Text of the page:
Hobsbawm’s thinking was guided by dialectical materialism, which was a scientific outlook based on analysis. It always accounted for unpredictable human agency and, though economic factors played the principal role in the development of history, this study rejects the claim that Hobsbawm was a mechanical determinist.
Subjects Archives: Economic Theory
IT is often believed that the ability to pass on property to one’s progeny is an essential element of capitalism, without which the capitalists’ incentives will dry up and the system will lose its dynamism.
The third major influence on Marx’s critique of political economy (in addition to and combined with classical economics and Hegel’s philosophy) was utopian socialism.
The U.S. military establishment will breathe a sigh of relief at Joe Biden’s victory in the presidential election. Nearly 800 former high-ranking military and security officials penned an open letter in support of the Democratic candidate during the campaign.
India is being pushed toward a de facto unitary state, with states being kept totally out of the loop in decision-making, as seen in the new agricultural laws, goods and services tax compensation, Jammu and Kashmir bifurcation and new National Education Policy.
The new U.S. financed counter-revolution hopes to manipulate sensitive issues and create the conditions for a social confrontation, for conflict and destabilization of the country.
WEALTH distribution data are notoriously difficult to interpret. This is because variations in stock prices affect wealth distribution, so that a stock market boom suddenly makes the rich appear much richer, while a stock market collapse makes wealth distribution less unequal overnight.
But where did Marx’s critique of mainstream economics come from? It certainly did not emerge in one fell swoop, as a ready-made theory of capitalism. And it wasn’t produced in isolation, independently of the society within which it was first produced and then further elaborated.
Keynes’s criticisms of neoclassical economics set off a wide-ranging debate that came to define the terms of—and, ultimately, the limits of debate within—mainstream economics.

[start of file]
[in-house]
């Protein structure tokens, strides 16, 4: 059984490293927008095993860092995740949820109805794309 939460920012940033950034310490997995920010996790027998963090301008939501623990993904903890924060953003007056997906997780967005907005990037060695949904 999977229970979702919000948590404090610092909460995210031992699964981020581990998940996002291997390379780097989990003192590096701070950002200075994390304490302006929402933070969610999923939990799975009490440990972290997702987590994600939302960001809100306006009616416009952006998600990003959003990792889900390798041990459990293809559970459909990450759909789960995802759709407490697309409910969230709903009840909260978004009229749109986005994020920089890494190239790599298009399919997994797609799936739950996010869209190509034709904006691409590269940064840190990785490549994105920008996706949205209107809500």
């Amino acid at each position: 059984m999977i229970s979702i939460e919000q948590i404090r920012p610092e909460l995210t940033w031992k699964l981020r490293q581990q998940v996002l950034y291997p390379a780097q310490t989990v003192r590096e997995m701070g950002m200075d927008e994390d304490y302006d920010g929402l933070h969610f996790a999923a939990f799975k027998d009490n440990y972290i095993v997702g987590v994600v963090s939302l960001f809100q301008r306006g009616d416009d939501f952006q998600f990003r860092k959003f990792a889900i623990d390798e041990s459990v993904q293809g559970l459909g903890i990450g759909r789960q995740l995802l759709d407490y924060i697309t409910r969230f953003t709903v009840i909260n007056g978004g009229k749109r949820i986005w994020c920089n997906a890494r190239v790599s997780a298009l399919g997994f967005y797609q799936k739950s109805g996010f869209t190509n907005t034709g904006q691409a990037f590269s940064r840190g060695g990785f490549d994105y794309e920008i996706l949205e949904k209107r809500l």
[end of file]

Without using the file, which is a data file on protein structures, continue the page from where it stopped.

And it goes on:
Once it was created as a new theory of capitalism, neoclassical economics expanded its influence—in its original countries as well as elsewhere.
Readers today will be more familiar with contemporary mainstream economics than with the mainstream economics of Marx’s day. So, let’s start there.
In the previous chapter, we saw that Marxian economics represents a two-fold critique: a critique of mainstream economic theory and a critique of capitalism, the economic and social system celebrated by mainstream economists.
In this episode, Money on the Left hosts speak with Rebecca Marchiel, Assistant Professor of History at University of Mississippi, about her important new book, After Redlining: The Urban Reinvestment Movement in the Era of Financial Deregulation (University of Chicago Press, 2020). After Redlining tells the story of the anti-racist urban reinvestment movement in early […]
It’s an obvious question for those of us living now, in the twenty-first century. Is Marxian economics still relevant?
One of the best reasons for studying Marxian economics is to understand all those criticisms—the criticisms of mainstream economic theory and the criticisms of capitalism.
The leak of the FinCEN Files over the weekend has rocked global markets and augurs a financial crisis of epic proportions as Deutsche Bank hovers over the precipice.
This is certainly not the first time people have looked beyond mainstream economics.
My goal is to write a textbook that can fulfill two purposes: first, a stand-alone book for courses that are focused on Marxian economics or survey courses that have a section devoted to Marxian economics; second, it will also be useful as a companion text in a course that is based on reading all of […]
The current economic crisis has hit workers hard. Unemployment rates remain high, with total weekly initial claims for unemployment insurance benefits continuing to grow.
The number of continued claims for unemployment compensation, while below its peak, rose from the previous week and was more than 29 million American workers—a figure that includes workers receiving Pandemic Unemployment Assistance.